Families hope trauma-informed policing becomes the rule, rather than the exception, in MMIWG cases

·6 min read
Sue Caribou's niece Tanya Nepinak went missing nearly a decade ago. Police searched Winnipeg's Brady landfill for just over a week looking for her remains. She has never been found. (Tyson Koschik/CBC - image credit)
Sue Caribou's niece Tanya Nepinak went missing nearly a decade ago. Police searched Winnipeg's Brady landfill for just over a week looking for her remains. She has never been found. (Tyson Koschik/CBC - image credit)

It was nearly a decade ago that Sue Caribou's family gathered at a landfill in Winnipeg as police began to search for the remains of her missing niece Tanya Nepinak.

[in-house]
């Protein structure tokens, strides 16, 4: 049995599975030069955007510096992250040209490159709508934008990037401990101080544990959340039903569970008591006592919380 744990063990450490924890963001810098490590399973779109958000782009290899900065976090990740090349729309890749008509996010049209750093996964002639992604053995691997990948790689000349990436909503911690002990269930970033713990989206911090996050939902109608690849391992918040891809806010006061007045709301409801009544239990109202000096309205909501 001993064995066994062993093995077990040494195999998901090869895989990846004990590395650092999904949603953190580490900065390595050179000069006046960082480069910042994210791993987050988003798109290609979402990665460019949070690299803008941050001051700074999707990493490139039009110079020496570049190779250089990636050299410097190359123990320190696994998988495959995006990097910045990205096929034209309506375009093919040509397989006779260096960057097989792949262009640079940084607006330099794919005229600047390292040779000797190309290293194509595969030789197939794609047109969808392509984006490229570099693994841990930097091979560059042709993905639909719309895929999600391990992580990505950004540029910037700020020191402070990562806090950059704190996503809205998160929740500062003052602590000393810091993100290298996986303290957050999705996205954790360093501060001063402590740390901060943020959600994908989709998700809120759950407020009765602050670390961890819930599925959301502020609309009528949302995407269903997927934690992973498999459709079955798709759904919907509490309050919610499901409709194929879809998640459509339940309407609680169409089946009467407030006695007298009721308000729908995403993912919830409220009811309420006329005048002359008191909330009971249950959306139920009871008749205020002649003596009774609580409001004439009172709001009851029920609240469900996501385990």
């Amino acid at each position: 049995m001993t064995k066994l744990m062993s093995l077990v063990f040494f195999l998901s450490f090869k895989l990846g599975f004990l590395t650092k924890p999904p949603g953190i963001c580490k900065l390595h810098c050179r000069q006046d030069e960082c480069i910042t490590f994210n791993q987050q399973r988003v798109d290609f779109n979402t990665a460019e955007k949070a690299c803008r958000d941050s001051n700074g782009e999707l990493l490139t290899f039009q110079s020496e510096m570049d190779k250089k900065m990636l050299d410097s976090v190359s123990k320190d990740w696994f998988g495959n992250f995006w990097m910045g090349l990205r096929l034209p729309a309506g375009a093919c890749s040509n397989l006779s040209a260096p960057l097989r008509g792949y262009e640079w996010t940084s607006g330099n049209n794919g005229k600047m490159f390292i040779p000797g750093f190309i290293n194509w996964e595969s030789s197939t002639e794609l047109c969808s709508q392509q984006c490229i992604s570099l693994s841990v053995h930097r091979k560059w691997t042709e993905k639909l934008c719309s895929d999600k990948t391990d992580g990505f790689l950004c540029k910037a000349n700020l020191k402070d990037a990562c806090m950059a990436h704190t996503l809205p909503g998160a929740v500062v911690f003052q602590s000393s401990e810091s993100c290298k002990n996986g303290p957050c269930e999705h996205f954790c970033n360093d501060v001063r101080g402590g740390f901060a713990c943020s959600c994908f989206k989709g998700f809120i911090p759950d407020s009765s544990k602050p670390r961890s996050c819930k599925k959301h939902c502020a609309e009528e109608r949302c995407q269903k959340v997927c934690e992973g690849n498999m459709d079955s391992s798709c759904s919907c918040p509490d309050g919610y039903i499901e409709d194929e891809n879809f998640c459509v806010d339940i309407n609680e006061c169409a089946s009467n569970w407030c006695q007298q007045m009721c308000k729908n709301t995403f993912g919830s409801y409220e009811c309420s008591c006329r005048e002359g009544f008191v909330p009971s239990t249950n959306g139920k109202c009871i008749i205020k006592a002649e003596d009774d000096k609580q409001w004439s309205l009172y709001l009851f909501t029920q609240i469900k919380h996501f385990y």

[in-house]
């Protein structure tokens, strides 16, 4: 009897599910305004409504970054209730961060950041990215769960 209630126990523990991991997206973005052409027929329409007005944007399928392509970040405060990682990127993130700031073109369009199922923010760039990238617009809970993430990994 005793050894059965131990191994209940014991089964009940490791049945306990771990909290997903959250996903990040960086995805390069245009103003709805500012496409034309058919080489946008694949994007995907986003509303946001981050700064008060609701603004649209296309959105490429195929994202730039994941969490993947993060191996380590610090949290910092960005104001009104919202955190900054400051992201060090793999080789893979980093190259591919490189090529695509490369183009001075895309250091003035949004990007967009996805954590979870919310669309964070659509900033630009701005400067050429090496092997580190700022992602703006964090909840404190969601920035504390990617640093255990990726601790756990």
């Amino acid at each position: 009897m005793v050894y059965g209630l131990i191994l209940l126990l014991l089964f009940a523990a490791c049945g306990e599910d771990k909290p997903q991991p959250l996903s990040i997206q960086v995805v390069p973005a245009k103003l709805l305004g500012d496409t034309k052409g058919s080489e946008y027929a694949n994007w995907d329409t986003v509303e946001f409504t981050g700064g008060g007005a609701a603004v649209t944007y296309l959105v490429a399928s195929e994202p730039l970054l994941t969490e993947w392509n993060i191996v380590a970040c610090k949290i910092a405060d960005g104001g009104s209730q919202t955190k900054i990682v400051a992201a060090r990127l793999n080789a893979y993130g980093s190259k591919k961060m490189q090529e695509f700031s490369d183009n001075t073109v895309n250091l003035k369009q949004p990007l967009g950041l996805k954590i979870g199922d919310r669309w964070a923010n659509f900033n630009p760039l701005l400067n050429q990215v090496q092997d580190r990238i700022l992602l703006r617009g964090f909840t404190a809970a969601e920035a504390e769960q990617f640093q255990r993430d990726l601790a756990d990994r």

"They said they would clean a spot for us where we can see them searching. But instead, when I got there, I got chased away. We didn't get to watch like they promised us. They broke a lot of promises," Caribou said.

It was October 2012, and Caribou says Winnipeg police told her family they would comb through the dump looking for Nepinak's remains for one month. But the search was called off a little over a week after it started — on what would have been Nepinak's 32nd birthday.

"It broke my heart. My sister was devastated," Caribou said.

Nepinak's remains have never been found. Convicted killer Shawn Lamb was charged in her death in June 2012, but the charges were later stayed.

CBC
CBC

Nearly 10 years later, officers were once again back at the same landfill this week looking for the remains of another Indigenous woman — Rebecca Contois.